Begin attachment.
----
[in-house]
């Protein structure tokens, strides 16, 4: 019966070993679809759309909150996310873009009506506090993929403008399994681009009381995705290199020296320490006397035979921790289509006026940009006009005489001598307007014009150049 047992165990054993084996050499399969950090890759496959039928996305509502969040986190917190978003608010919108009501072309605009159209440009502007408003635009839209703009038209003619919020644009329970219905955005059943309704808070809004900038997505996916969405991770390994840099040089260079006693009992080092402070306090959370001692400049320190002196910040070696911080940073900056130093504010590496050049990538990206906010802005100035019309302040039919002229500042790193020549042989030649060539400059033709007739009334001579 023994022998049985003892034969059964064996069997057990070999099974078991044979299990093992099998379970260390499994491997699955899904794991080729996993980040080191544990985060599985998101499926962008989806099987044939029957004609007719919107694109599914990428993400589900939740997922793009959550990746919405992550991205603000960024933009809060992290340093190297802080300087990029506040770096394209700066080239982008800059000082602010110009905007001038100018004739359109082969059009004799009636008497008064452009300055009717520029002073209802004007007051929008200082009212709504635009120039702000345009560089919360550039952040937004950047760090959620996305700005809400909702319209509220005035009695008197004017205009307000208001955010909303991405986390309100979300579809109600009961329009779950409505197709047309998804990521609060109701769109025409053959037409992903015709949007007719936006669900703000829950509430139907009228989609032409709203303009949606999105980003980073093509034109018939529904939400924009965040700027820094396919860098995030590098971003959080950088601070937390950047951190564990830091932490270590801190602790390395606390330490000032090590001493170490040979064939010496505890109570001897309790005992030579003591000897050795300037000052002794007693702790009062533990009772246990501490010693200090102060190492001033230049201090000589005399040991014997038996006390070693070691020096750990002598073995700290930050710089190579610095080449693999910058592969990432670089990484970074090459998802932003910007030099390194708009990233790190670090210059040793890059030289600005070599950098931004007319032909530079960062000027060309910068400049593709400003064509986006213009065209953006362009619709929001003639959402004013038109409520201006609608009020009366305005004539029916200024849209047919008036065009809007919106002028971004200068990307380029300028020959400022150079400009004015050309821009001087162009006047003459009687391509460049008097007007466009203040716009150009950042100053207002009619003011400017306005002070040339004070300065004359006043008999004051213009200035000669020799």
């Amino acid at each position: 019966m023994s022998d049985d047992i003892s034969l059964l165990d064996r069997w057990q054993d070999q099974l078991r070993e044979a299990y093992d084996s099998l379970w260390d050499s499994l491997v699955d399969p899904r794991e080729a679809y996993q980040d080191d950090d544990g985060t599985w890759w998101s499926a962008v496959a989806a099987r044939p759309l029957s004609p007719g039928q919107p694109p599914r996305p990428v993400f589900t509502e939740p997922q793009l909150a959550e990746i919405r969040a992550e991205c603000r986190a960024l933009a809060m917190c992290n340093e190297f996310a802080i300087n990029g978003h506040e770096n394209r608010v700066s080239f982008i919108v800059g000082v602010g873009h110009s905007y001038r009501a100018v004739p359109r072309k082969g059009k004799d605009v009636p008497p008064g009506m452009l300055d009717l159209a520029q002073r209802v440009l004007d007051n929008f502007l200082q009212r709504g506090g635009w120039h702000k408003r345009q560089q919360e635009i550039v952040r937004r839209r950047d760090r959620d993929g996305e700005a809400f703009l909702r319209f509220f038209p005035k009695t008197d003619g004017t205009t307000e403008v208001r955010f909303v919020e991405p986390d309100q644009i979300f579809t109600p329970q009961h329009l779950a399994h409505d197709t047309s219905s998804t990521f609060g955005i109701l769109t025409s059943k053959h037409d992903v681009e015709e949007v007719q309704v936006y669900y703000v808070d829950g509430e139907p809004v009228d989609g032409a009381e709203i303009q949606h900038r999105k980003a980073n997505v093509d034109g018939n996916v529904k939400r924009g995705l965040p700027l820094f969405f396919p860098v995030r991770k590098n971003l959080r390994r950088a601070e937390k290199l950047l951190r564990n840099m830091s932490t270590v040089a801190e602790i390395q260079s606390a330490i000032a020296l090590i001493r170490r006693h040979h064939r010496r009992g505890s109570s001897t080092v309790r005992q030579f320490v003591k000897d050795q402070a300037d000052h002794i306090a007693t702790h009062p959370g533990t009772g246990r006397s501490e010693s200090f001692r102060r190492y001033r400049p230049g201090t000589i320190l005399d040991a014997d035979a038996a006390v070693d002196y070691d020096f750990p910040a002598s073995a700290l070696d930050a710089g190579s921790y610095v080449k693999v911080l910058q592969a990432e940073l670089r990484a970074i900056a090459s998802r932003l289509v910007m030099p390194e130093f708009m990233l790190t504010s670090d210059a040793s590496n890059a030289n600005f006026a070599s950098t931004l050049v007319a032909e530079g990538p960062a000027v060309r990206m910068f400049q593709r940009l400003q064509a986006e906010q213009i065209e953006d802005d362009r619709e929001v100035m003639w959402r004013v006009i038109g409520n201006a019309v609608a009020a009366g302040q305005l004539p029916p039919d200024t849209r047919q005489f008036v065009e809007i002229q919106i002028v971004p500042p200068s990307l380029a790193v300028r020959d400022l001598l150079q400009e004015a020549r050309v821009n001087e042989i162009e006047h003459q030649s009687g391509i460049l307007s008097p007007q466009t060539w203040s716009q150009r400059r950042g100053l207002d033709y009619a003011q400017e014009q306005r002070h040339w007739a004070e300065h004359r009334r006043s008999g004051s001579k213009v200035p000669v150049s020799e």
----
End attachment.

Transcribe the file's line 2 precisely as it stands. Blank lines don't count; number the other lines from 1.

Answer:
């Protein structure tokens, strides 16, 4: 019966070993679809759309909150996310873009009506506090993929403008399994681009009381995705290199020296320490006397035979921790289509006026940009006009005489001598307007014009150049 047992165990054993084996050499399969950090890759496959039928996305509502969040986190917190978003608010919108009501072309605009159209440009502007408003635009839209703009038209003619919020644009329970219905955005059943309704808070809004900038997505996916969405991770390994840099040089260079006693009992080092402070306090959370001692400049320190002196910040070696911080940073900056130093504010590496050049990538990206906010802005100035019309302040039919002229500042790193020549042989030649060539400059033709007739009334001579 023994022998049985003892034969059964064996069997057990070999099974078991044979299990093992099998379970260390499994491997699955899904794991080729996993980040080191544990985060599985998101499926962008989806099987044939029957004609007719919107694109599914990428993400589900939740997922793009959550990746919405992550991205603000960024933009809060992290340093190297802080300087990029506040770096394209700066080239982008800059000082602010110009905007001038100018004739359109082969059009004799009636008497008064452009300055009717520029002073209802004007007051929008200082009212709504635009120039702000345009560089919360550039952040937004950047760090959620996305700005809400909702319209509220005035009695008197004017205009307000208001955010909303991405986390309100979300579809109600009961329009779950409505197709047309998804990521609060109701769109025409053959037409992903015709949007007719936006669900703000829950509430139907009228989609032409709203303009949606999105980003980073093509034109018939529904939400924009965040700027820094396919860098995030590098971003959080950088601070937390950047951190564990830091932490270590801190602790390395606390330490000032090590001493170490040979064939010496505890109570001897309790005992030579003591000897050795300037000052002794007693702790009062533990009772246990501490010693200090102060190492001033230049201090000589005399040991014997038996006390070693070691020096750990002598073995700290930050710089190579610095080449693999910058592969990432670089990484970074090459998802932003910007030099390194708009990233790190670090210059040793890059030289600005070599950098931004007319032909530079960062000027060309910068400049593709400003064509986006213009065209953006362009619709929001003639959402004013038109409520201006609608009020009366305005004539029916200024849209047919008036065009809007919106002028971004200068990307380029300028020959400022150079400009004015050309821009001087162009006047003459009687391509460049008097007007466009203040716009150009950042100053207002009619003011400017306005002070040339004070300065004359006043008999004051213009200035000669020799």